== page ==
I charge my batteries, clean my lenses, quickly remind myself to set the WB. If shooting jpeg, double check the ISO and to turn off the IS if using a tripod. I have the tendency of forgetting either one of those at one time or another.


9. How would you describe your work to first time viewers?
My work is a reflection of who I am. I love my family, I love to travel, I love good food, and I love my dog. It's simple really, I shoot what I love and I love what I shoot.


10. Do you shoot to what your heart tells you or do you go through a complex check list in your mind when you produce your work? Describe the feeling/check list.
I'll start shooting immediately with still life and food shots, then slowly analyze and make changes afterwards. It usually takes me 20 to 50 shots before I get it right. With people however, I plan the poses before the shooting begins.


11. From your experience, what subjects gives you the greatest satisfaction? Any examples?
People. When people are excited and happy over a picture I took, that would give me the greatest satisfaction ever!


12. From your experience, what subjects are the hardest to work with? Any examples?
That's definitely people again. I'll get all stressed up when shooting people and I would never do weddings because it is just such a huge responsibility.


13. What is your philosophy when it comes to your work?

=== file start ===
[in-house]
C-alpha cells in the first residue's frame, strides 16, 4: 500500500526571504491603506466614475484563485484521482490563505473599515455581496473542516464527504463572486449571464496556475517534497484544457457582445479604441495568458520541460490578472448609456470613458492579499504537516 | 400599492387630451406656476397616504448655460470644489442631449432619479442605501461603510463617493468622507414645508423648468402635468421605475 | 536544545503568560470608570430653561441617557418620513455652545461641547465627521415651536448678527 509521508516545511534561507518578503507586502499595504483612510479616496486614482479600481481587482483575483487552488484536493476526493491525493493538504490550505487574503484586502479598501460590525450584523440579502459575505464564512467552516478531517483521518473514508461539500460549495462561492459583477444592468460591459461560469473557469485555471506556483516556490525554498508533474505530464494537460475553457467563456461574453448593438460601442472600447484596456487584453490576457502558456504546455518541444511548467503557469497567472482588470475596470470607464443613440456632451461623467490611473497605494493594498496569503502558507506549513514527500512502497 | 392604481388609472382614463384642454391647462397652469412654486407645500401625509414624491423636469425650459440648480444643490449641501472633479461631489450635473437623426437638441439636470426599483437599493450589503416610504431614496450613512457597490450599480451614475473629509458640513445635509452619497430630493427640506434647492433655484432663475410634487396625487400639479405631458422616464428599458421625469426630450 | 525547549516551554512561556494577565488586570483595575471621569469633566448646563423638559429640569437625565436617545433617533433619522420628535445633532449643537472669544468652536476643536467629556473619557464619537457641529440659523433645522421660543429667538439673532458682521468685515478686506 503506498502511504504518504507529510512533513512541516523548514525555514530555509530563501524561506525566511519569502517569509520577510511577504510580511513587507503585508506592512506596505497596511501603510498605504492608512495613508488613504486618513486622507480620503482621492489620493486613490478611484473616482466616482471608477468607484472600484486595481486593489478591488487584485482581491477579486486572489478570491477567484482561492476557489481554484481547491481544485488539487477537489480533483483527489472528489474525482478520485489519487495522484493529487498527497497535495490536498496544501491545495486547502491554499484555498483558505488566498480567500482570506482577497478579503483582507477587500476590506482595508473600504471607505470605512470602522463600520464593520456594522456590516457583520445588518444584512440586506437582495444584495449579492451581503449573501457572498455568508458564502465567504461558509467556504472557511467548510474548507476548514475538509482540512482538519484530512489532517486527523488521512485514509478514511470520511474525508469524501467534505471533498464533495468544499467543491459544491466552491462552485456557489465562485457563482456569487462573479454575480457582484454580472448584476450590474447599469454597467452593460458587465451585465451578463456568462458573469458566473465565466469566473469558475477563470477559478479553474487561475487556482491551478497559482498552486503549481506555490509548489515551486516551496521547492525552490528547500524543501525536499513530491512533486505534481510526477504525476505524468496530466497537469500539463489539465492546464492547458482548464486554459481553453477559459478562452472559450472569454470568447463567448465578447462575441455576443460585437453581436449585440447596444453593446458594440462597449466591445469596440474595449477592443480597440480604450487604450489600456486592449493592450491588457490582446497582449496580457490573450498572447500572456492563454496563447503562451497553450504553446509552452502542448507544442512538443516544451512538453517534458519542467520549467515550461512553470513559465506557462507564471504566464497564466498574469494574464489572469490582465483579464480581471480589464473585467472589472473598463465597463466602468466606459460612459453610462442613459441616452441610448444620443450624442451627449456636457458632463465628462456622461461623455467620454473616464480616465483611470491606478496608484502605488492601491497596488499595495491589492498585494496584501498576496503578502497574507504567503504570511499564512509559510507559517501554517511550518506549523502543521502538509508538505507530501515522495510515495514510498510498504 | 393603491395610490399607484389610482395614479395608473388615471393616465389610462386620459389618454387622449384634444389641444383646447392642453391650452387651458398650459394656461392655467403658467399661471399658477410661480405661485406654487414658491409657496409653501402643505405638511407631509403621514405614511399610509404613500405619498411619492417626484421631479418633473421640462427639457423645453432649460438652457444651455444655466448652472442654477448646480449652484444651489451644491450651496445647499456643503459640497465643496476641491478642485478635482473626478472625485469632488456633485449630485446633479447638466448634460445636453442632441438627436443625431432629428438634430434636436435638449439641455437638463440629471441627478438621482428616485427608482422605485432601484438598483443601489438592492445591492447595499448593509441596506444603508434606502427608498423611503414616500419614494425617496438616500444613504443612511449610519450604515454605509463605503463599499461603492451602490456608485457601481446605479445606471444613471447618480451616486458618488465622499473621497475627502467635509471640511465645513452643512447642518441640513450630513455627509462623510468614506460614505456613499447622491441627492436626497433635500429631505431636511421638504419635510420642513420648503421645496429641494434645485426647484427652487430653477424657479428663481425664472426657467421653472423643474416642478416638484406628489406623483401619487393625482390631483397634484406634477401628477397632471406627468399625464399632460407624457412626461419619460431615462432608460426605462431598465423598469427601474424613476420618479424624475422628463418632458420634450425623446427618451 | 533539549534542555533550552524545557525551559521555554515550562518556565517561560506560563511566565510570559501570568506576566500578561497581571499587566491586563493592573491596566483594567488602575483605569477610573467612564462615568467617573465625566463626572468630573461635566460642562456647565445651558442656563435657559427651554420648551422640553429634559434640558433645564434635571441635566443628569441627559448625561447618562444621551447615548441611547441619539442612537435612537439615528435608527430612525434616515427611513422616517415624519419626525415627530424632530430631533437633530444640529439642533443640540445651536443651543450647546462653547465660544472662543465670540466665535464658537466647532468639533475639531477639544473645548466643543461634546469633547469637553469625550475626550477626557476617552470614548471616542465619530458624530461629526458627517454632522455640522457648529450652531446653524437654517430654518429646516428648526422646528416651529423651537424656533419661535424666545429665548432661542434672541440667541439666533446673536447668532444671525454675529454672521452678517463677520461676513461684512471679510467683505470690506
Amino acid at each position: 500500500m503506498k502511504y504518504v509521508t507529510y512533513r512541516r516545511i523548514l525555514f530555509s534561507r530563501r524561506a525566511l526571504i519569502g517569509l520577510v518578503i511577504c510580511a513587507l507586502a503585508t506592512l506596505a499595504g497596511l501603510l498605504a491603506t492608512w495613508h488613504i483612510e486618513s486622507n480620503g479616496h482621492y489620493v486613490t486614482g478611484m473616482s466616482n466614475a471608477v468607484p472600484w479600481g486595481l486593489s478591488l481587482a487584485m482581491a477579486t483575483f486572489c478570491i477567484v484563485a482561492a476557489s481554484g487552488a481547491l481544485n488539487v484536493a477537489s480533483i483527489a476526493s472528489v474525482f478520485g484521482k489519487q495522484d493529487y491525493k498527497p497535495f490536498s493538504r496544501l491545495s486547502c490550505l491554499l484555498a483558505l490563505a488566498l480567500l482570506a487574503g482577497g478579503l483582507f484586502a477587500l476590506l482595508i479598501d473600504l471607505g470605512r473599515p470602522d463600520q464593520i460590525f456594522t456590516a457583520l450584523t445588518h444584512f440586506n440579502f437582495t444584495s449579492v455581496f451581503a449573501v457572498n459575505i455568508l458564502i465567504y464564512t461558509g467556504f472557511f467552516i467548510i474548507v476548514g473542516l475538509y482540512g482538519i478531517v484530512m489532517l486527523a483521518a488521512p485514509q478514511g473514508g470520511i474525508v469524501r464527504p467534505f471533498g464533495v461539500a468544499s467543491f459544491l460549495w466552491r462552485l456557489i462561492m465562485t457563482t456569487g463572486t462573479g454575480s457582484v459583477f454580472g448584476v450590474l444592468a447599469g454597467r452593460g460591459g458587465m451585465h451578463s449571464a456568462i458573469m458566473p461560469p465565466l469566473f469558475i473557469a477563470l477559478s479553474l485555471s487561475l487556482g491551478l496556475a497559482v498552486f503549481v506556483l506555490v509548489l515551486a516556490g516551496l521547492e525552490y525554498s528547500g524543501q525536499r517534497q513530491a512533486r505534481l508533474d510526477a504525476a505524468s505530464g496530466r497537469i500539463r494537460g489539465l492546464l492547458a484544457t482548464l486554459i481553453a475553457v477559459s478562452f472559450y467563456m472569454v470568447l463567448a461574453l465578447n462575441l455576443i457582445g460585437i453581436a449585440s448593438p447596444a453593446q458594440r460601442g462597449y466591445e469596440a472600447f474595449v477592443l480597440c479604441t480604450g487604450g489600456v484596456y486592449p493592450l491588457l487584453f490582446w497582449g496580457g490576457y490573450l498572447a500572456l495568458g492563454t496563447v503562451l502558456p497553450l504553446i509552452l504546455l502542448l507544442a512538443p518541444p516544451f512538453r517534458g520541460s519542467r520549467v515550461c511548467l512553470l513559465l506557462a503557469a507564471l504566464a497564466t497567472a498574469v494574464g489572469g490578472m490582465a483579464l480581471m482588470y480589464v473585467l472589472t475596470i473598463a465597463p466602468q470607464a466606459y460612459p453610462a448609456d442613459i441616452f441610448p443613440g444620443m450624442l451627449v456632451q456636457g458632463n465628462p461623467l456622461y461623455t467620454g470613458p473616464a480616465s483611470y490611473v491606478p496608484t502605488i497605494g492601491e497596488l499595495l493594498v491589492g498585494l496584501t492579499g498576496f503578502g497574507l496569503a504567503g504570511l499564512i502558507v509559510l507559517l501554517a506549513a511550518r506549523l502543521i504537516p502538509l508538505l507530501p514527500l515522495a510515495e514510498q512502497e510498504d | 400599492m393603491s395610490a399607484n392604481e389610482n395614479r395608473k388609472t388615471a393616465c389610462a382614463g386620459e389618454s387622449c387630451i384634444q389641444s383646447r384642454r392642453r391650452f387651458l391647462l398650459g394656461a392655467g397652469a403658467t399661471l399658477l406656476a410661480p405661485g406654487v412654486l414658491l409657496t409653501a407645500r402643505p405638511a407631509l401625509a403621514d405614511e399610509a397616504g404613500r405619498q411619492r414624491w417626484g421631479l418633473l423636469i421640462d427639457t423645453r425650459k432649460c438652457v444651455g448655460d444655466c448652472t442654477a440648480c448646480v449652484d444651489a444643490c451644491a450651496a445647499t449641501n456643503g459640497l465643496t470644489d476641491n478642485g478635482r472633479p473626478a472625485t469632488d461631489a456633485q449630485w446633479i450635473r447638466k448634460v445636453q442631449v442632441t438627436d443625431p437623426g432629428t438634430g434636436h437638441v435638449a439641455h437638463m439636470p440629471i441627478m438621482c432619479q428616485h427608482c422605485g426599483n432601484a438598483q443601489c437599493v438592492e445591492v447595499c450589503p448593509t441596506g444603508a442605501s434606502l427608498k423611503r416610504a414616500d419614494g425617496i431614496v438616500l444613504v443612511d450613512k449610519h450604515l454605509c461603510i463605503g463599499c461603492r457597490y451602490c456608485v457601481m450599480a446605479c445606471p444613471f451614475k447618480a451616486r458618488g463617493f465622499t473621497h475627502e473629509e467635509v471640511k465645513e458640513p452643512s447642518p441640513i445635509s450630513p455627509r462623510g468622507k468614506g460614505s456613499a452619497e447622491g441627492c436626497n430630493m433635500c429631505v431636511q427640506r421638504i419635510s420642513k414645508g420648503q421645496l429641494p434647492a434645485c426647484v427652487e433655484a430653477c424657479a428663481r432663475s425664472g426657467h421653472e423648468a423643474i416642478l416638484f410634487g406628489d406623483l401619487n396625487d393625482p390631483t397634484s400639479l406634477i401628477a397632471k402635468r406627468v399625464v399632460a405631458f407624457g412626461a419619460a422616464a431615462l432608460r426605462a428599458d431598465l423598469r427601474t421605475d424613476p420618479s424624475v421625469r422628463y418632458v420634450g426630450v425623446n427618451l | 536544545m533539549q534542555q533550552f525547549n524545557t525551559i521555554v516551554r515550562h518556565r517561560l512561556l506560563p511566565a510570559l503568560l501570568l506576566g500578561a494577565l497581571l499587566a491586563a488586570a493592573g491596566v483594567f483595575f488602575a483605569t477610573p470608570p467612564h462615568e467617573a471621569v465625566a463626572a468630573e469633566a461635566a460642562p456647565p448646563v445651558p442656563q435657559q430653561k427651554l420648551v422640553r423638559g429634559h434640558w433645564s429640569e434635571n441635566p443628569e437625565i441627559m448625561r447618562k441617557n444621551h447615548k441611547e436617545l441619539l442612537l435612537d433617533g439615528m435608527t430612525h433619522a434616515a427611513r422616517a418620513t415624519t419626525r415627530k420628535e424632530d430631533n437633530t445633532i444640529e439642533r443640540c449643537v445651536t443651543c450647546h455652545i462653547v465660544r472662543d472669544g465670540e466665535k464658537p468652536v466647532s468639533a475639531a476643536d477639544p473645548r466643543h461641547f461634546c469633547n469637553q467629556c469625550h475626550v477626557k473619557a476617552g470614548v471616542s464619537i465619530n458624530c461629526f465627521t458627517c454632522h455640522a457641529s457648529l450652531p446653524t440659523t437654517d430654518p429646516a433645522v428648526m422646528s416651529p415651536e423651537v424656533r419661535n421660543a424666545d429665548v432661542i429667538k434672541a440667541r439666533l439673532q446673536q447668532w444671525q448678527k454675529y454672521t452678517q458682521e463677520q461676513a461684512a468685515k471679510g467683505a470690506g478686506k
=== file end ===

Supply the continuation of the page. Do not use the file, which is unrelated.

It has to be fun for me. If I'm not having fun, it'll show in my work.


14. Describe who/what inspires you, tell us why?
Images in the world around me inspire me. I see stock images everywhere I go, and I so often think, I could have done that!


15. What do you do when those creative juices just seems to evade you. How do you "get creative"?
I look through old magazines for inspiration.


16. Tell us about a time when inspiration just hits you, and you felt the insatiable urge to create. What did you do with that energy?
It was an experience I had with my puppy. I was photographing her when she shook her head. At that point, I didn't think the shot would have been anything worth keeping until I took another look at it several weeks later and noticed it looked like she was listening to music! That evening I photographed my earphones and stayed up all night photoshopping them into the image. I knew this image was going to be something special and it had to be perfect. Today that picture is one of the best selling dog pictures in the world!


17. What have you discovered about yourself through photography?
I've discovered that I am much more determined than I ever thought I could be. I used to look at other images and wished I could do it. Now, I know I can.


18. Whose work do you admire the most? Why?
Pittsburgh's food photographer Michael Ray has always been an inspiration. I've learned a lot from his website and I could stare at any one of his food shots for a very long time. They are just beautiful.


19. Do you have any advice for those who are just getting in to stock photography?
Well, its always important to learn from rejections. Don't take things personally and be willing to sacrifice your time.